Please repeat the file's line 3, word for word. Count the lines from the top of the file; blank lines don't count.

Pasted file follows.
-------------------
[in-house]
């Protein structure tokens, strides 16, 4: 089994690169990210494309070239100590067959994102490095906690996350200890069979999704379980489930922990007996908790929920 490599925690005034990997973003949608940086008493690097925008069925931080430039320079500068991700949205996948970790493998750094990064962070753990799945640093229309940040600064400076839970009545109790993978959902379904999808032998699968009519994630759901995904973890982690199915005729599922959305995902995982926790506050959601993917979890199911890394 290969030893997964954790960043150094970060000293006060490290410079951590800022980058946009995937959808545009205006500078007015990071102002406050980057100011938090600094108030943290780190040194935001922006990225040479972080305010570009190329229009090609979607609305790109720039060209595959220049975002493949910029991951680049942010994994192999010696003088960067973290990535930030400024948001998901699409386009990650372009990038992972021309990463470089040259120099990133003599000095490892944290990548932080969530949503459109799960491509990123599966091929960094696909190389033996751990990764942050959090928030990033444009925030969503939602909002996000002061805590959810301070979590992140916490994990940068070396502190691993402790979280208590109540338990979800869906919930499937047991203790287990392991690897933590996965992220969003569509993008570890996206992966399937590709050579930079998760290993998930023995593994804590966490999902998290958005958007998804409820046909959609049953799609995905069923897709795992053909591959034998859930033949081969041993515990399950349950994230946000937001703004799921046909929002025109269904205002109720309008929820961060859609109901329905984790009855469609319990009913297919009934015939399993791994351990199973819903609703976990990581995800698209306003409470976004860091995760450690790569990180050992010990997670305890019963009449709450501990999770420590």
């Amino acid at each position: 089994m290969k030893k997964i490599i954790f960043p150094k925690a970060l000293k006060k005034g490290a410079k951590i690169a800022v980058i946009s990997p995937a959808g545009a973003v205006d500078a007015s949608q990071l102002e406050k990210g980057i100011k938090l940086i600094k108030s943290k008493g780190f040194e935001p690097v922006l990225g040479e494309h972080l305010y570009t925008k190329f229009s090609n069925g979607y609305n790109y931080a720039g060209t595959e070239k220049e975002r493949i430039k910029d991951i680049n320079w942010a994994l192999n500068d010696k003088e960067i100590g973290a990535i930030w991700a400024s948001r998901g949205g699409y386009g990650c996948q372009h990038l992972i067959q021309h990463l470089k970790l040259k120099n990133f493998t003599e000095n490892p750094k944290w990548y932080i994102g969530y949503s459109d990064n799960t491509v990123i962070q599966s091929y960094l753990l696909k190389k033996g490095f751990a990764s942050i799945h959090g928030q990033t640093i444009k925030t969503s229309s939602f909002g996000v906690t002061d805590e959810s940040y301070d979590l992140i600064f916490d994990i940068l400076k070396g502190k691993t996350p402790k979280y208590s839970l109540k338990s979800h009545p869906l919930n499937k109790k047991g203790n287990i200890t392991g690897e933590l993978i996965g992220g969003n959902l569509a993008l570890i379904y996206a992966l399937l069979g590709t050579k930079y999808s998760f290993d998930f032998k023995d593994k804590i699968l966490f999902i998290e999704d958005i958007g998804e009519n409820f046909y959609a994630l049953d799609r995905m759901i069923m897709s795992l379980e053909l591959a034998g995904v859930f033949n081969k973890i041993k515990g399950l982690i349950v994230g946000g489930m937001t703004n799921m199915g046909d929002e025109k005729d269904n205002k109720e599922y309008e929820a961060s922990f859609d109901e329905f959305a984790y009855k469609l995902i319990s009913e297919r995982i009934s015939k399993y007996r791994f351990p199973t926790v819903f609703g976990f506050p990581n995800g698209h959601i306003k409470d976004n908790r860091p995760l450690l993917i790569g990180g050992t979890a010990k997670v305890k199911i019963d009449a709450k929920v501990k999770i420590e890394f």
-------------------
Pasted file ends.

């Amino acid at each position: 089994m290969k030893k997964i490599i954790f960043p150094k925690a970060l000293k006060k005034g490290a410079k951590i690169a800022v980058i946009s990997p995937a959808g545009a973003v205006d500078a007015s949608q990071l102002e406050k990210g980057i100011k938090l940086i600094k108030s943290k008493g780190f040194e935001p690097v922006l990225g040479e494309h972080l305010y570009t925008k190329f229009s090609n069925g979607y609305n790109y931080a720039g060209t595959e070239k220049e975002r493949i430039k910029d991951i680049n320079w942010a994994l192999n500068d010696k003088e960067i100590g973290a990535i930030w991700a400024s948001r998901g949205g699409y386009g990650c996948q372009h990038l992972i067959q021309h990463l470089k970790l040259k120099n990133f493998t003599e000095n490892p750094k944290w990548y932080i994102g969530y949503s459109d990064n799960t491509v990123i962070q599966s091929y960094l753990l696909k190389k033996g490095f751990a990764s942050i799945h959090g928030q990033t640093i444009k925030t969503s229309s939602f909002g996000v906690t002061d805590e959810s940040y301070d979590l992140i600064f916490d994990i940068l400076k070396g502190k691993t996350p402790k979280y208590s839970l109540k338990s979800h009545p869906l919930n499937k109790k047991g203790n287990i200890t392991g690897e933590l993978i996965g992220g969003n959902l569509a993008l570890i379904y996206a992966l399937l069979g590709t050579k930079y999808s998760f290993d998930f032998k023995d593994k804590i699968l966490f999902i998290e999704d958005i958007g998804e009519n409820f046909y959609a994630l049953d799609r995905m759901i069923m897709s795992l379980e053909l591959a034998g995904v859930f033949n081969k973890i041993k515990g399950l982690i349950v994230g946000g489930m937001t703004n799921m199915g046909d929002e025109k005729d269904n205002k109720e599922y309008e929820a961060s922990f859609d109901e329905f959305a984790y009855k469609l995902i319990s009913e297919r995982i009934s015939k399993y007996r791994f351990p199973t926790v819903f609703g976990f506050p990581n995800g698209h959601i306003k409470d976004n908790r860091p995760l450690l993917i790569g990180g050992t979890a010990k997670v305890k199911i019963d009449a709450k929920v501990k999770i420590e890394f």